It’s hard to believe, but there was a time when backup was essentially a one-to-one exercise. In smaller shops, an administrator would plug a tape into the reader and the server data would get copied – usually overnight. In large data centers, servers and endpoints would back up to tape libraries with essentially the same architecture, just with far more automation and efficiency.

Today’s IT infrastructure is about virtualization. If it could be virtualized, chances are it was. In fact, analyst firm 451 Research reports that 51 percent of all x86 servers were virtualized in 2012, and server virtualization continues growing at an annual rate of 13 percent. In practical terms, businesses are getting far greater server utilization rates than with conventional servers, and they’re using fewer physical machines because they’re able to get greater virtual machine (VM) densities on their host machines. But, each VM looks and acts like a standalone server and therefore requires coordinated backup.

Of course, virtual densities are one issue. Virtual sprawl is another due to the sheer volume of VMs being created – where are they, what server do they reside on, are the VMs still critical and need to be backed up, etc.

But let’s not get comfortable with the notion that the new paradigm is simply one of virtualization. Further complicating the backup challenges is the growing use of cloud-based resources for applications and data.

Regardless of the proliferation of the cloud and virtualization, businesses will likely retain a certain level of conventional, physical infrastructure that falls into the traditional backup solution set. So we’re faced with layers of complexity that show no signs of disappearing. As a result, we often have to cobble together solutions that fit the unique requirements of virtual, physical and cloud in favor of legacy solutions covering all environments. .

There is a better way.

The key to protecting virtualized environments is tight integration with the virtualization system. You have to think differently, because there are different types of files, which pose their own challenges. It isn’t a simply a matter of copying the files.

The punch line: If you have a virtual infrastructure, which I’m betting you do, there’s a compelling reason to invest in a virtualization-aware backup and recovery solution because traditional physical environment backup solutions are limited in terms of their ability to protect virtual environments.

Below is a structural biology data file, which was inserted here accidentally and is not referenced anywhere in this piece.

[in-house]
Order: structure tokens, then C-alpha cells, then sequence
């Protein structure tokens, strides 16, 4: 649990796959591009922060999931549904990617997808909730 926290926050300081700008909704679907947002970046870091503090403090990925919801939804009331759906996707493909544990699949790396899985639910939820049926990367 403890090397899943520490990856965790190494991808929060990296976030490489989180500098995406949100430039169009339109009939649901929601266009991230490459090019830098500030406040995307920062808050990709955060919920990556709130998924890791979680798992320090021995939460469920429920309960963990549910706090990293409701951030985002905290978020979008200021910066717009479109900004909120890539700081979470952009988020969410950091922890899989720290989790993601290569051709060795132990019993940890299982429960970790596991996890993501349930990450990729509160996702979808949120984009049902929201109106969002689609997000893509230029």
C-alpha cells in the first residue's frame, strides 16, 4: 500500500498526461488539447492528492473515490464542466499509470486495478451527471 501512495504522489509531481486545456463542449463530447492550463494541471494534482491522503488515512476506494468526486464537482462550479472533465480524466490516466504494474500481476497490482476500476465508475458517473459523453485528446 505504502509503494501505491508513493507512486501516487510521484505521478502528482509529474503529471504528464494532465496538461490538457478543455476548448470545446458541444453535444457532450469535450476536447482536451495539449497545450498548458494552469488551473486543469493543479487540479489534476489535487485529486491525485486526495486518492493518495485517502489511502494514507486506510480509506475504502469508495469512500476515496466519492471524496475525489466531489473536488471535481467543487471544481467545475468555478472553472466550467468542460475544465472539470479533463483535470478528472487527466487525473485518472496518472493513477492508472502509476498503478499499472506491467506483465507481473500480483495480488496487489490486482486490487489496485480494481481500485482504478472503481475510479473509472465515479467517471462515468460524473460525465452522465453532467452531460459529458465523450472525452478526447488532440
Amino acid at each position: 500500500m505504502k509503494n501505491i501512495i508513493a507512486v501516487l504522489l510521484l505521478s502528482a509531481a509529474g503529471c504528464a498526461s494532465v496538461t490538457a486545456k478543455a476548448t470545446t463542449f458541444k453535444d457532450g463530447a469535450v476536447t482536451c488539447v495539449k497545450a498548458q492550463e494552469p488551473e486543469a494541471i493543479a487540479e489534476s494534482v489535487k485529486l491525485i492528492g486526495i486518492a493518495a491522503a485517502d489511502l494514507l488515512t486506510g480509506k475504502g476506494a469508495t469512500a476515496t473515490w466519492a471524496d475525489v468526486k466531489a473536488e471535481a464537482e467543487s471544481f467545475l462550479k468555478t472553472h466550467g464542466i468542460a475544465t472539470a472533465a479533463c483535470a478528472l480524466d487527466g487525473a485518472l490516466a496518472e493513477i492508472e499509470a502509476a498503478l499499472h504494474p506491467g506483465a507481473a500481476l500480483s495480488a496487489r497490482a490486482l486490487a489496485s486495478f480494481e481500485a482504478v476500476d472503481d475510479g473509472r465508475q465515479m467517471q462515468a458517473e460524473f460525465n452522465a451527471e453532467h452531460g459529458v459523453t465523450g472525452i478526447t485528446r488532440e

Yet as virtualization continues to grow in importance, the demands of the business continue to increase as well – and these demands don’t stop at just a backup and recovery solution for virtualized environments. Organizations require physical backup and recovery as well as the protection of their virtual environments– all while evolving to the cloud. Backup solutions need to span the physical, virtual and cloud resources where data resides.

Finally, recovery-point objectives (RPO) and recovery-time objectives (RTO) are under pressure from the business to minimize downtime. Delivering on the promise of true continuous data protection and high availability is critical across physical, virtual and cloud environments. That promise is faced with the headwinds of de-layering and rationalizing the portfolio of backup and recovery solutions and is equally critical to an organization’s ability to scale.

Solution providers can continue to piece together disparate systems with duct tape and bailing wire if they like. Chances are such systems will become less efficient and more costly. Worse, they will have a higher probability of failure in the event of a disaster.

Instead, solution providers should look for integrated, reliable, easy-to-use and scalable solutions, so that when disasters happen, they aren’t navigating multiple solutions from multiple vendors with varying administrative requirements and expertise. For the sake of your data-dependent customers, solution providers should look deeper, demand more and expect a greater level of capability from their data protection solution.

Reprinted with permission of The 2112 Group –